On Election Day, three states approved same-sex marriage and one, Minnesota, defeated an anti-equality constitutional amendment. But marriages have not yet begun in the three states — Maine, Maryland and Washington — that voted for marriage equality.
Maryland’s new marriage law takes effect on Jan. 1, but according to state officials, it will be a few more days after the New Year before marriage licenses will be issued. According to the Washington Post, that’s because Jan. 1 is a holiday and Maryland has a 48-hour waiting period from the time licenses are issued.
In Maine, marriage will go into effect sometime between Dec. 6 and and Jan. 5. The initiative goes into effect 30 days after the governor makes a “public proclamation of the result of the vote,” within 10 days after the result has been determined.
Maine voters on Tuesday overturned a 2009 ballot initiative that blocked a marriage equality law passed by the Legislature and signed by the governor. Equality lost in 2009 by 47 to 53 percent. The overturn vote this year was 53 to 47 percent.
Because Washington’s elections are done by mail, results came slower, but marriage passed by roughly the same margin here that it passed by in Maine and Maryland. Washington’s procedure is for the ballot initiative to be certified on Dec. 5. Marriage is expected to begin in that state the next day.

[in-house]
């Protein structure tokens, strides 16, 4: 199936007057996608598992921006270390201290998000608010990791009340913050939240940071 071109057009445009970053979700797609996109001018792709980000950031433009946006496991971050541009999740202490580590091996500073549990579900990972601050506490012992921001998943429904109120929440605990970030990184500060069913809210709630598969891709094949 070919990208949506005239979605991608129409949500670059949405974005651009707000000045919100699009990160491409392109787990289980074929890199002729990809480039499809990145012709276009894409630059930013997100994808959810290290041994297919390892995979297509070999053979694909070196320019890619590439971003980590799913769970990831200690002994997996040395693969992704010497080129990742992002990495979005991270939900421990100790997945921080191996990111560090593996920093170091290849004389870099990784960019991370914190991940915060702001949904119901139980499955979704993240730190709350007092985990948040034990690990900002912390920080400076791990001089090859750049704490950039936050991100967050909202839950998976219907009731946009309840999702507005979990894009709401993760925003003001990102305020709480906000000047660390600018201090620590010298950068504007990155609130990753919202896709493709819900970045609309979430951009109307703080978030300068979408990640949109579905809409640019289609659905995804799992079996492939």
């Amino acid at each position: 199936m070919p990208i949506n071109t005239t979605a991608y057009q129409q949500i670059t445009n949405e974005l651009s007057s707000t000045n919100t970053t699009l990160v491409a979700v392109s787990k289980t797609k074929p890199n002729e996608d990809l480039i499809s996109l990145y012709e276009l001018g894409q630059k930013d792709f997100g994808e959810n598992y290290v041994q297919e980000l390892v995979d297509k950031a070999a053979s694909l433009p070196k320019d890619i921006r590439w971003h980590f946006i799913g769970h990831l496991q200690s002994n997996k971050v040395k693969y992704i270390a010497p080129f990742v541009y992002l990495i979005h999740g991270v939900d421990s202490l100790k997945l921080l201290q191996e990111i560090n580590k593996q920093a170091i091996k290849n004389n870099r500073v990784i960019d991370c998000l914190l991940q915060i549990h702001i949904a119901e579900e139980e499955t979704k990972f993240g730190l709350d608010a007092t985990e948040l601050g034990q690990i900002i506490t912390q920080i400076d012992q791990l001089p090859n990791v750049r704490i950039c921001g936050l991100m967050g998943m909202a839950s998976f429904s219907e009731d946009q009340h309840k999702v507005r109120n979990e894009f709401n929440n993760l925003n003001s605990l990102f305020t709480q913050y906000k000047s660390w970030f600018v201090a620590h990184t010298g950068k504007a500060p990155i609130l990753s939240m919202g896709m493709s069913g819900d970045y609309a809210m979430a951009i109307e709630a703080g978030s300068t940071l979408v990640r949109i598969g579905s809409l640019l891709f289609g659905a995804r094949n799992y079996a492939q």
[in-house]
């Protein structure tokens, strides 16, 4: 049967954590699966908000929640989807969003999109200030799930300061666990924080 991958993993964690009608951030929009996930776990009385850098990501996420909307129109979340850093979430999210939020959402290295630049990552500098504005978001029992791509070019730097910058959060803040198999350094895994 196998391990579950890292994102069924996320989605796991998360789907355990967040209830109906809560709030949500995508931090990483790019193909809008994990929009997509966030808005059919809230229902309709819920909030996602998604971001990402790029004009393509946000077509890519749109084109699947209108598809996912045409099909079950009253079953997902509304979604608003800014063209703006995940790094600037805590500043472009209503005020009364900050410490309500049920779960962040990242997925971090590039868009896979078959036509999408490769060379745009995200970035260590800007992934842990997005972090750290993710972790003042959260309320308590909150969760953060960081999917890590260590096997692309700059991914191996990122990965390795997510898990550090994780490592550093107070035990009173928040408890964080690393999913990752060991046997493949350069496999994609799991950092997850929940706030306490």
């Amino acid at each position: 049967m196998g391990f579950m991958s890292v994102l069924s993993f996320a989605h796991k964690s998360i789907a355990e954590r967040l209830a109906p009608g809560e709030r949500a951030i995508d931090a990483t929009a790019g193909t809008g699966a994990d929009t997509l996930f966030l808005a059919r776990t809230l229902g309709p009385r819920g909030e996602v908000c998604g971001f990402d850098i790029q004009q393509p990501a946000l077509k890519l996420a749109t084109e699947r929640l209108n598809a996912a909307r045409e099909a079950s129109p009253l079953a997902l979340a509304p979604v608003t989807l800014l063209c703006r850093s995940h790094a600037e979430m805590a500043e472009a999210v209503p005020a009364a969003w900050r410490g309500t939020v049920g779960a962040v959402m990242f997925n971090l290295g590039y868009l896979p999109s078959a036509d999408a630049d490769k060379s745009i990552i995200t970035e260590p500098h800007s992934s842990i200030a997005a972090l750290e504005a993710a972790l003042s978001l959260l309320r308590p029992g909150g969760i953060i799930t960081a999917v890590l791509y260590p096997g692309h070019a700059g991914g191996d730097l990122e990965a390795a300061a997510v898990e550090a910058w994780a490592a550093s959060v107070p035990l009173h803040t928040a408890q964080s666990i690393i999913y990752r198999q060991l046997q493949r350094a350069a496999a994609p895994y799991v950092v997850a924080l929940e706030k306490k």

The biggest prize this year may still be California. If the Supreme Court decides not to hear the Proposition 8 case at its next conference Nov. 20, the lower court’s ruling stands and marriage begins immediately or within weeks in that state. If the high court decides to hear the case, a ruling would probably not be issued until June.
Marriage opponent Brian Brown, president of National Organization for Marriage, said his group was outspent 4 to 1, which he blames for the first successful votes for equality. Polls show 53 percent of Americans support marriage equality.